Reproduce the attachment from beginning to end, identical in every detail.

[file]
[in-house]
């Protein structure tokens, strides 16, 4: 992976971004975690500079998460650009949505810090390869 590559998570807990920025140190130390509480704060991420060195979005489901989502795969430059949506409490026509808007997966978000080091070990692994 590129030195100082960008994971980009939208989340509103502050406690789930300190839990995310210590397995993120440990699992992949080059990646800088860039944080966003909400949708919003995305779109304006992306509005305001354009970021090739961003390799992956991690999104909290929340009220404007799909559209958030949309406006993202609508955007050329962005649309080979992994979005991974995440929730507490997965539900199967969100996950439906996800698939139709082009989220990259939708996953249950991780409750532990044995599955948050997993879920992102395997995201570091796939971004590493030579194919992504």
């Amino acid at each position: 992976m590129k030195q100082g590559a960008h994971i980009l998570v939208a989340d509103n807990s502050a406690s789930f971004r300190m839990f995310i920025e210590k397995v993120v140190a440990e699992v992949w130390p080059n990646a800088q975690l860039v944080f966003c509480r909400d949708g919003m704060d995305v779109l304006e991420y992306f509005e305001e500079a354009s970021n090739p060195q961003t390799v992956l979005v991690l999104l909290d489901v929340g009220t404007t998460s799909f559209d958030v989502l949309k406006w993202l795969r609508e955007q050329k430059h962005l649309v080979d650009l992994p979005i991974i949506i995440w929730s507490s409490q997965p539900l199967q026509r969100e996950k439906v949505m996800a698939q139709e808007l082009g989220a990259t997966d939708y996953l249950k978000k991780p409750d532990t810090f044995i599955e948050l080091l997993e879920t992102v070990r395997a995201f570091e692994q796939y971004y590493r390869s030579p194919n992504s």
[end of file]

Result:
[in-house]
């Protein structure tokens, strides 16, 4: 992976971004975690500079998460650009949505810090390869 590559998570807990920025140190130390509480704060991420060195979005489901989502795969430059949506409490026509808007997966978000080091070990692994 590129030195100082960008994971980009939208989340509103502050406690789930300190839990995310210590397995993120440990699992992949080059990646800088860039944080966003909400949708919003995305779109304006992306509005305001354009970021090739961003390799992956991690999104909290929340009220404007799909559209958030949309406006993202609508955007050329962005649309080979992994979005991974995440929730507490997965539900199967969100996950439906996800698939139709082009989220990259939708996953249950991780409750532990044995599955948050997993879920992102395997995201570091796939971004590493030579194919992504």
């Amino acid at each position: 992976m590129k030195q100082g590559a960008h994971i980009l998570v939208a989340d509103n807990s502050a406690s789930f971004r300190m839990f995310i920025e210590k397995v993120v140190a440990e699992v992949w130390p080059n990646a800088q975690l860039v944080f966003c509480r909400d949708g919003m704060d995305v779109l304006e991420y992306f509005e305001e500079a354009s970021n090739p060195q961003t390799v992956l979005v991690l999104l909290d489901v929340g009220t404007t998460s799909f559209d958030v989502l949309k406006w993202l795969r609508e955007q050329k430059h962005l649309v080979d650009l992994p979005i991974i949506i995440w929730s507490s409490q997965p539900l199967q026509r969100e996950k439906v949505m996800a698939q139709e808007l082009g989220a990259t997966d939708y996953l249950k978000k991780p409750d532990t810090f044995i599955e948050l080091l997993e879920t992102v070990r395997a995201f570091e692994q796939y971004y590493r390869s030579p194919n992504s």